What does being a champion for African agriculture mean? This is a key question for those of us heading to Africa’s premier annual forum for agriculture, the Africa Green Revolution Forum (AGRF), which is due to take place in Rwanda from the 5th September hosted by President Kagame.
The conference emphasis is on leadership, measurement, and agricultural growth or as the AGRF puts it: Lead. Measure. Grow
Africa has a new continent-wide tool to measure performance of the agriculture sector and efforts to end hunger, and the buck stops with Africa’s Heads of State and Governments, (see an earlier blog here) . All countries in Africa have a scorecard through this African Union Biennial Review performance process. Most of the true value will come in focusing at national level while also bolstering competition for good performance at regional and continental levels. One can argue that a champion for African agriculture should be focused on drawing attention to positive results, while seeking lessons both from efforts that work and those that don’t work.
Because not enough people know about the Biennial Review performance tool, and the potential impact it can deliver if it achieves widespread recognition and application in policy and programming, two pressing questions are: who will champion a new performance culture for the agriculture sector? And what will a champion do?
The questions are pressing because the AGRF organisers and supporting development partners are actively considering whether and how best to recruit champions at the event and in the months that follow.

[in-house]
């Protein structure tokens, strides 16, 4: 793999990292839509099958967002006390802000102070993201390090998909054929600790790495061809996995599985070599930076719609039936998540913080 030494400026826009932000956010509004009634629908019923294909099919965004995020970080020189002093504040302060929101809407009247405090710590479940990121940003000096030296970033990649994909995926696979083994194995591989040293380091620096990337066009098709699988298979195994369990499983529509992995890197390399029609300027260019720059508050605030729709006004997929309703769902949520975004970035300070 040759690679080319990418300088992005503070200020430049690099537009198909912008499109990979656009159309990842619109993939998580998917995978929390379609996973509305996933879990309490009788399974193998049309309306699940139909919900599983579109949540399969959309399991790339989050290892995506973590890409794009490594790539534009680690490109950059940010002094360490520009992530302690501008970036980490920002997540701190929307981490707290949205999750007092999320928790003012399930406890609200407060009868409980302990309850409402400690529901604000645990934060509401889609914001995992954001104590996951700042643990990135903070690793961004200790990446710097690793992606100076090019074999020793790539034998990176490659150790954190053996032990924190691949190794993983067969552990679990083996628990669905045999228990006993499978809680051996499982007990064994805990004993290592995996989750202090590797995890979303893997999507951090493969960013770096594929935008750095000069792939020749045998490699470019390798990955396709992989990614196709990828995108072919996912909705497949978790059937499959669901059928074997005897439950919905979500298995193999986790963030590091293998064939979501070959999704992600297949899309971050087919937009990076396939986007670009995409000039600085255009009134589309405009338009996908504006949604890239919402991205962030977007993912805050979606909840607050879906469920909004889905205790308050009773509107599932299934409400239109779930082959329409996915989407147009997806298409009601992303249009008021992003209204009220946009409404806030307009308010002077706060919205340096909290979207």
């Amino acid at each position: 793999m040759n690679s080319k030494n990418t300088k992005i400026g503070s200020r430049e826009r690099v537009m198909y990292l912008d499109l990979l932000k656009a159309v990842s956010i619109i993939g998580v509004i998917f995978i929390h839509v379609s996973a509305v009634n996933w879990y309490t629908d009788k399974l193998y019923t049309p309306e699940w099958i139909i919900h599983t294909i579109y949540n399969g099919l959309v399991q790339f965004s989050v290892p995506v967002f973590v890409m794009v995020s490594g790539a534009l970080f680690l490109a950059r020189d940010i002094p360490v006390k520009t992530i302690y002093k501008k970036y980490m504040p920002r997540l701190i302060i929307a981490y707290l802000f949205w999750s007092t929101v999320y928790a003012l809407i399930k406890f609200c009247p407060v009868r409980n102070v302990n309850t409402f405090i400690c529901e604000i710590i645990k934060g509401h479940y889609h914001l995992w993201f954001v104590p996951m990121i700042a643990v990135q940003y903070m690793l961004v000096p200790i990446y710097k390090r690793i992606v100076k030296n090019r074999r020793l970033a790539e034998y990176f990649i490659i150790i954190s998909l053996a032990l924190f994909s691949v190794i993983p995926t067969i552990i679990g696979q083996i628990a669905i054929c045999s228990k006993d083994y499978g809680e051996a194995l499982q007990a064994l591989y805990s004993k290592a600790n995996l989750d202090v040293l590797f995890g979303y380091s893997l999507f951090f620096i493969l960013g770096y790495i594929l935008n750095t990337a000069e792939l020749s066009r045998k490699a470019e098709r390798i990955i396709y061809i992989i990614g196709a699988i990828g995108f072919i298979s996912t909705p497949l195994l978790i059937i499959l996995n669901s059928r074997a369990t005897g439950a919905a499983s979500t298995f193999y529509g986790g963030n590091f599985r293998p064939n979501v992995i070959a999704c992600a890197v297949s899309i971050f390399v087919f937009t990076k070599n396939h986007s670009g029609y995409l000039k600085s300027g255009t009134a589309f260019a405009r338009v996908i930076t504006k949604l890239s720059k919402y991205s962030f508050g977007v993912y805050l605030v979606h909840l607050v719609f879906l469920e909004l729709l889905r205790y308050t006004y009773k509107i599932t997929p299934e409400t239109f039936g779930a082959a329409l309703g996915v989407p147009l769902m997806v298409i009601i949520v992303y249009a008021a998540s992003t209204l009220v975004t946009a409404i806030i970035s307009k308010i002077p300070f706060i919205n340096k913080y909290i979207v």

If we take the first question – who will champion a new performance culture for the agriculture sector – the ideal is that a small regionally representative cabal of Heads of State and Governments would create a high-level political gathering to hold ‘the toes’ (results) of the sector ‘to the fire’ (accountability), offering leadership through open and transparent discussion of results in different fora, engaging media, parliamentarians, farmers groups and businesses and others to galvanise future progress. If Heads of State were to take a pronounced focus, their ministers, notably on agriculture and food security would take even greater care to secure positive performance. That said, ministers should drive their own agenda as champions predominantly in their own country, and perhaps collectively through Africa’s inter-ministerial gatherings at continental and regional levels.
Outside of government, heads of international organisations, UN agencies, ex-presidents offer an important complementary set of champions to evolve the enabling environment in favour of performance monitoring and appraisal. Donors and foundations can more easily self-assess their strategies and programme approaches to integrate African countries’ performance into their support. There could be a VIP lunch at the AGRF that might help make this happen. If we got all of this right – it could set a precedent for leadership on agriculture and ending hunger in Africa that is globally significant.
So to the second question – what might a champion do? It is relatively easy to have a pleasing high profile moment inaugurating champions, without them knowing quite what to do next in practice.
It is most important that Heads of State, Ministers and leaders of organisations in a country put in place a clear performance scorecard that stakeholders subscribe to, ideally based upon the Biennial Review indicators. Champions should convene national or regional meetings with the key stakeholders, encouraging a system-wide and enduring effort to collaborate in favour of performance. They can write op-eds, they can set an expectation for higher performance based on an evidence driven approach, and they can hold senior leaders and politicians to account – President Kagame is a role model here.
As we approach the AGRF I’m excited, because there are many potential champions capable of working in new ways, but I’m also a bit nervous about whether they will be armed properly with what they need to do the job properly. Moving forward some kind of platform may be required to ensure the different champions can pull in broadly the same direction across multiple organisations. Time will tell!